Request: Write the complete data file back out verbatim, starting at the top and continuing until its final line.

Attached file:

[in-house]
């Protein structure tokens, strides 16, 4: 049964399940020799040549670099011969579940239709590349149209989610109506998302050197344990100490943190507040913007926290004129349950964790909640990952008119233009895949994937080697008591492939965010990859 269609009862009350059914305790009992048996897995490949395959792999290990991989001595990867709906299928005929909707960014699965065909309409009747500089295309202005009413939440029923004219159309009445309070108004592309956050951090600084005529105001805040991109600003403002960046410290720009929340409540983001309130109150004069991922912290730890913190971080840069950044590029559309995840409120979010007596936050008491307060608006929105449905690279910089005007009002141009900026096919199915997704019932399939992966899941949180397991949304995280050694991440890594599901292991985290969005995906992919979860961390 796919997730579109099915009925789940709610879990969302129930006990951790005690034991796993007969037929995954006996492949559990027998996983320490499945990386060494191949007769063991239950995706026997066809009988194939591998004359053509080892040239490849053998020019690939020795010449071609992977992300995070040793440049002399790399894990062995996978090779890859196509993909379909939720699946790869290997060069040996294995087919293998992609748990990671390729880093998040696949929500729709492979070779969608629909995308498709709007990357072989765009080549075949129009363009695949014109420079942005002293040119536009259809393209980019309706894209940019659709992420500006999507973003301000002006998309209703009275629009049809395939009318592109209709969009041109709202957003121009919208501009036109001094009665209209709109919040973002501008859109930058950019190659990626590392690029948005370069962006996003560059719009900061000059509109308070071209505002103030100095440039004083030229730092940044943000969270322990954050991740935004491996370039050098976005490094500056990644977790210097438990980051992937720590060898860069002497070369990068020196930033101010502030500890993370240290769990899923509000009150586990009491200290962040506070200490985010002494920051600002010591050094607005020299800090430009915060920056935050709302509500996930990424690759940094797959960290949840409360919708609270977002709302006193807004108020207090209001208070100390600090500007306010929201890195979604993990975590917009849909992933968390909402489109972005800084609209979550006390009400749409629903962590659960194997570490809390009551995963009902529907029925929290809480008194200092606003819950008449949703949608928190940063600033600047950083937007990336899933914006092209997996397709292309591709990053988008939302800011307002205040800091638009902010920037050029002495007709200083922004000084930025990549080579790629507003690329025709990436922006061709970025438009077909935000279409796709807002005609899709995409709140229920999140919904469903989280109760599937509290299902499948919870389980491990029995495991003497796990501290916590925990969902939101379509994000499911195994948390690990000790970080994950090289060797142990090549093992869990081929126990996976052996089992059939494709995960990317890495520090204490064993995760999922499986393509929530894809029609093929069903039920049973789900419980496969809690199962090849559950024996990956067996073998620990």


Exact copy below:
[in-house]
């Protein structure tokens, strides 16, 4: 049964399940020799040549670099011969579940239709590349149209989610109506998302050197344990100490943190507040913007926290004129349950964790909640990952008119233009895949994937080697008591492939965010990859 269609009862009350059914305790009992048996897995490949395959792999290990991989001595990867709906299928005929909707960014699965065909309409009747500089295309202005009413939440029923004219159309009445309070108004592309956050951090600084005529105001805040991109600003403002960046410290720009929340409540983001309130109150004069991922912290730890913190971080840069950044590029559309995840409120979010007596936050008491307060608006929105449905690279910089005007009002141009900026096919199915997704019932399939992966899941949180397991949304995280050694991440890594599901292991985290969005995906992919979860961390 796919997730579109099915009925789940709610879990969302129930006990951790005690034991796993007969037929995954006996492949559990027998996983320490499945990386060494191949007769063991239950995706026997066809009988194939591998004359053509080892040239490849053998020019690939020795010449071609992977992300995070040793440049002399790399894990062995996978090779890859196509993909379909939720699946790869290997060069040996294995087919293998992609748990990671390729880093998040696949929500729709492979070779969608629909995308498709709007990357072989765009080549075949129009363009695949014109420079942005002293040119536009259809393209980019309706894209940019659709992420500006999507973003301000002006998309209703009275629009049809395939009318592109209709969009041109709202957003121009919208501009036109001094009665209209709109919040973002501008859109930058950019190659990626590392690029948005370069962006996003560059719009900061000059509109308070071209505002103030100095440039004083030229730092940044943000969270322990954050991740935004491996370039050098976005490094500056990644977790210097438990980051992937720590060898860069002497070369990068020196930033101010502030500890993370240290769990899923509000009150586990009491200290962040506070200490985010002494920051600002010591050094607005020299800090430009915060920056935050709302509500996930990424690759940094797959960290949840409360919708609270977002709302006193807004108020207090209001208070100390600090500007306010929201890195979604993990975590917009849909992933968390909402489109972005800084609209979550006390009400749409629903962590659960194997570490809390009551995963009902529907029925929290809480008194200092606003819950008449949703949608928190940063600033600047950083937007990336899933914006092209997996397709292309591709990053988008939302800011307002205040800091638009902010920037050029002495007709200083922004000084930025990549080579790629507003690329025709990436922006061709970025438009077909935000279409796709807002005609899709995409709140229920999140919904469903989280109760599937509290299902499948919870389980491990029995495991003497796990501290916590925990969902939101379509994000499911195994948390690990000790970080994950090289060797142990090549093992869990081929126990996976052996089992059939494709995960990317890495520090204490064993995760999922499986393509929530894809029609093929069903039920049973789900419980496969809690199962090849559950024996990956067996073998620990």